I experienced another example of Cloud rigidity when I bought a new $99 Developer subscription. I used the Apple ID and the credit card I use all the time for MobileMe and iTunes purchases. The sale went through, Apple took my money…

…but right after the successful cashectomy a cranky algorithm complained about inconsistencies and refused to activate my subscription. Instead, I got an email message asking me to send a notarized copy of my ID by fax:

I’m sure the robot meant well; perhaps its poorly-fed algorithm causes it to bark at shadows. I emailed twice, requesting help and conceding that I may have contributed to the problem. But, ahem, why did you take my money? And why resort to such antiquated means to resolve the situation? Can’t a human use judgment and an email or phone call to correct the misunderstanding?

24 hours later, no one had gotten back to me.

So, why am I enrolling in the Apple Developer Program? I want to test an early version of the next OS X release, Lion, which is rumored to borrow some of the look and spirit of the iPad. In last November’s Monday Note, I criticized the Finder for being too complicated. I’m curious to see if Lion will simplify the UI, fulfill its promise of moving to a more intuitive way of organizing and navigating the content of our machines.

[Apple Insider just published a neat series of posts covering many of Lion’s new features.]

(Interestingly, the new developer release is distributed through one of Apple’s Cloud services, the Mac App Store, the one that continues to enthusiastically embrace my Apple ID — and credit card.)

Still, if I could have only one wish, what would it be?

Without a doubt, it’d be a working MobileMe. Free? Nice, but I’ll take working over free.

[This isn’t my lucky week. After I wrote the above, I bought the $0.99 FaceTime app for Brigitte’s Mac and for mine. This turned into another obstacle course of inconsistencies in Apple’s Cloud, to say nothing of UI trouble. Who tests these things? Engineers or mere mortals?]

JLG@mondaynote.com

Mobile World Clusterf#^k — 2011 Edition

Plus ça change…et plus.

We are at this year’s Mobile World Congress, held last week in Barcelona. One of the usual suspects, AT&T CEO Randall Stephenson, stands and delivers the new and improved party line: App Stores are bad. Stephenson wants cross-platform apps delivered through the Wholesale Applications Community (WAC), whose “commercial launch’’ takes place at the conference.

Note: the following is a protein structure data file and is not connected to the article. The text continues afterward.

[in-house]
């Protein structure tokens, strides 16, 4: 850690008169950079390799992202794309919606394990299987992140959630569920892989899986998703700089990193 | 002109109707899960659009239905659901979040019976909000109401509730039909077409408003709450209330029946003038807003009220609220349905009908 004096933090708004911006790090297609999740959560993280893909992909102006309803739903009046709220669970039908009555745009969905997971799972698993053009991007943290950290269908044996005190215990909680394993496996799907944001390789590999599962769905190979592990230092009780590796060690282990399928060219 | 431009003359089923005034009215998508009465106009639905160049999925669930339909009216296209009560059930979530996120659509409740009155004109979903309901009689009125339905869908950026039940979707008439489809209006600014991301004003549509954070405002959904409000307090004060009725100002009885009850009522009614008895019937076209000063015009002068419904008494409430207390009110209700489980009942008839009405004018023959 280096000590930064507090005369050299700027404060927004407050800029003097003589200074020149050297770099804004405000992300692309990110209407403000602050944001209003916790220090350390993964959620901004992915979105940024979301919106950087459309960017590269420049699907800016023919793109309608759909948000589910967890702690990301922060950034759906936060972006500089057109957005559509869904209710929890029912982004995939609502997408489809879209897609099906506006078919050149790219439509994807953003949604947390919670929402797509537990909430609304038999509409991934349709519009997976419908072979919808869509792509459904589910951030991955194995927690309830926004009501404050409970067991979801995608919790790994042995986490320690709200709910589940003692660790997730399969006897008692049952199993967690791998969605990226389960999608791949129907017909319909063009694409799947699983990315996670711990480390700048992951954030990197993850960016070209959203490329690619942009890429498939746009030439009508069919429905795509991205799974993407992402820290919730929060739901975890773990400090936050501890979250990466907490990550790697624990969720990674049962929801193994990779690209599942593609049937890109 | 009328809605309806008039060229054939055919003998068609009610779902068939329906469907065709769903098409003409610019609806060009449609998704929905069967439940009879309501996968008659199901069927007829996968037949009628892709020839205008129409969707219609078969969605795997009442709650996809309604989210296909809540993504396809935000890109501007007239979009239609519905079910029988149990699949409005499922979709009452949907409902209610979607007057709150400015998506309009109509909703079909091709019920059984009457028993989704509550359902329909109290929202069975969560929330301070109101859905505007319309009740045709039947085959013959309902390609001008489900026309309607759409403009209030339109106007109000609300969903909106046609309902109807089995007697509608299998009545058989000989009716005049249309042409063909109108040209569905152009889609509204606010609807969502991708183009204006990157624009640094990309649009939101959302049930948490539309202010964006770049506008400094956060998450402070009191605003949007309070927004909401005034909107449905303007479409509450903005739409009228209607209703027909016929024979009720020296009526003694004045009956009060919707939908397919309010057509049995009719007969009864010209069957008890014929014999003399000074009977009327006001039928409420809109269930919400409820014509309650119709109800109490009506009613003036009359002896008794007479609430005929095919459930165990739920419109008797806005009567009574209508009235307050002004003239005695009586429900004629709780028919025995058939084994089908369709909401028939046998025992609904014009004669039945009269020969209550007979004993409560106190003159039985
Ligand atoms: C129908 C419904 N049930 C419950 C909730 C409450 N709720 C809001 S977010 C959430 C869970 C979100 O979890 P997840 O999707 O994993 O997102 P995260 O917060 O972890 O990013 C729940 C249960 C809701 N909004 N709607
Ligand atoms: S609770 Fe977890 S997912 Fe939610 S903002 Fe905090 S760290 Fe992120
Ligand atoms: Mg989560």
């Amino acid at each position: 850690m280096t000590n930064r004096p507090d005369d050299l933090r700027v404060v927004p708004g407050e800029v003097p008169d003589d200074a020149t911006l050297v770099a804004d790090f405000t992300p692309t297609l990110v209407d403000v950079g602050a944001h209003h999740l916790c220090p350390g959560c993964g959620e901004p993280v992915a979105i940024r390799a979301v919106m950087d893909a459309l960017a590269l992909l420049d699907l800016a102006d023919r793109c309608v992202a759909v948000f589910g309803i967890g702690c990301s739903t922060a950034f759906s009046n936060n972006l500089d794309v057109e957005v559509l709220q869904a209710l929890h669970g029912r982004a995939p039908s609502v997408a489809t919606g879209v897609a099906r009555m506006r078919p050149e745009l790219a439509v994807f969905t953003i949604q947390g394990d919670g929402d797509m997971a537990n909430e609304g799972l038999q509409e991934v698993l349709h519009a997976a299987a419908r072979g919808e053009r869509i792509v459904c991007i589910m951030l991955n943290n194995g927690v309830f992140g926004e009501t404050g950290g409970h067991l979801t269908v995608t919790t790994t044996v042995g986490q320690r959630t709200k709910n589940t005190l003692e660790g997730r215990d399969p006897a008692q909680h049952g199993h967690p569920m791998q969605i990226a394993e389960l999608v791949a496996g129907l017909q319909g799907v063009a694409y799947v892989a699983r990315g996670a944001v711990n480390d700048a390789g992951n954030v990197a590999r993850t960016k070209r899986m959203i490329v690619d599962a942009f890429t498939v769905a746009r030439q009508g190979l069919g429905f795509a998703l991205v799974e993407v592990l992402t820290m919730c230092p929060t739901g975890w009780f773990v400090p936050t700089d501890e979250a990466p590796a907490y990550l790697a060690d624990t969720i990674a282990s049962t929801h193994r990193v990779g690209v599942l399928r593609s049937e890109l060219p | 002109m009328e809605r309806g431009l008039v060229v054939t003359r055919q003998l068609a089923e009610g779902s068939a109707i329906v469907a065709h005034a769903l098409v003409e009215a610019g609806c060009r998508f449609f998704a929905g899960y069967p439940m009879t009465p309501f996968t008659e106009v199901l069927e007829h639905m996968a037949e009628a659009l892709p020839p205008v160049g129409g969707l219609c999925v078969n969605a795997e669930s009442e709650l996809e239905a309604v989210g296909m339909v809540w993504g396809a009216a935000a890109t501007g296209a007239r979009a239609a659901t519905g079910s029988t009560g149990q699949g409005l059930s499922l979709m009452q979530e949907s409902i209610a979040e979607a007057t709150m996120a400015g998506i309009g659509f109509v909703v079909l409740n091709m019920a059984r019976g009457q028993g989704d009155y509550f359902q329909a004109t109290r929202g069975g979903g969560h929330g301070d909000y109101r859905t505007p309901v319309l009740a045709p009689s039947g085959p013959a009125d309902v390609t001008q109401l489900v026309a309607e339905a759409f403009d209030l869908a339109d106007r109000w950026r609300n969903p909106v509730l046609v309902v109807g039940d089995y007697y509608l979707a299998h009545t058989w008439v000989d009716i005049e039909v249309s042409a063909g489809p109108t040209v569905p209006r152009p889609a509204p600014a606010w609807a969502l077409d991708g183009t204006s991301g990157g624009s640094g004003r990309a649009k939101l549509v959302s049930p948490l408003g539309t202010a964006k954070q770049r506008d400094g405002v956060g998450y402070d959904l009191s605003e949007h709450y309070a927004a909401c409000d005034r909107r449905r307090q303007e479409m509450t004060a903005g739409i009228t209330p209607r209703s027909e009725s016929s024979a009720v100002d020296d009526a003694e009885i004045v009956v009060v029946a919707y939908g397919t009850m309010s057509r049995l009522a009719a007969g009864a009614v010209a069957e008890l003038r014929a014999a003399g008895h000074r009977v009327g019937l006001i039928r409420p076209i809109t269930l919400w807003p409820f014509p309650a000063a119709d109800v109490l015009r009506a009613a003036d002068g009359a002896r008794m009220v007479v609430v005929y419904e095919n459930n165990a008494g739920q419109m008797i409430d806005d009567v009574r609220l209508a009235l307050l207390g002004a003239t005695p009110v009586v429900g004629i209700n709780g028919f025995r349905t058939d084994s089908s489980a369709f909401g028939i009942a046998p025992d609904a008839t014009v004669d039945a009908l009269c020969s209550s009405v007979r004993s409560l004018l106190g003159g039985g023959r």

At last year’s conference, carriers made similar noises, dutifully reported in this 2010 Mobile World Clusterf#^k Monday Note, and no less diligently mocked in TechCrunch

(“The Wholesale Applications Community Sounds Like a Disaster in the Making.”) Now that AT&T is no longer the exclusive iPhone carrier in the US, the App Store that used to boost their iPhone sales (with a fat $100/month ARPU) also benefits Verizon.

AT&T’s carrier-centric view of the world remains unchanged: Phones are a commodity. Their sole raison d’être is to act as a transmission medium, a hard-to-disconnect hose attached to our wallets that sucks out as much money as possible…in legal ways, of course…most of the time.

To Mr. Stephenson, a financial executive (he used to be CFO of Southwestern Bell), Apple’s App Store and its ilk violate the carrier’s birthright. Unveiled last year and re-announced last week, the path to redemption is clear: WAC, a cross-carrier, cross-platform “community.” Who wouldn’t want the security of a carrier-hosted universal application library? Simple, no?

No.

Software is the music of smartphones. Picture two musical instruments, a pipe organ and a spinet piano. Consider the organ in the picture, three keyboards, a pedalboard, the “ranks” (sets of pipes) controlled by stops along the sides:

The organ’s sonic palette is broad and deep: A wide ambitus of pitch, from the gut-wrenching near-subsonic to the hair-raising upper reaches; a panoply of timbres; infinite sustain; capable of terrifying volume…

The spinet…

Music written for an organ transcribed — cross-platformed — for a spinet…it’s just not the same. Why aim for the lowest common denominator?

Metaphor aside, restricting the features and capabilities of an app so it fits on every smartphone doesn’t inspire hardware and software innovation.

Just as important — and I’m not sure I can put this diplomatically — in matters of application software and, more generally, taste, what’s the carriers’ record? Do they think customers care more about “one size fits all” sophistry than they do about quality? Subscribers have proven their willingness to pay a premium for products that demonstrate attention to form and function.

AT&T’s “get off my lawn” attitude reeks of nostalgia for the Good Old Days when carriers dictated features and prices. The inevitable disintermediation of their business started with the iPhone apostasy and will soon expand when an unlocked smartphone from Mediatek (see Stephen Elop’s memo) running an Android derivative (OMS/oPhone or Tapas) can be had for $79 or less.

The cross-carrier/cross-platform WAC will make as much progress this year as it did in the last 12 months. Next year’s PowerPoint slides won’t need much editing.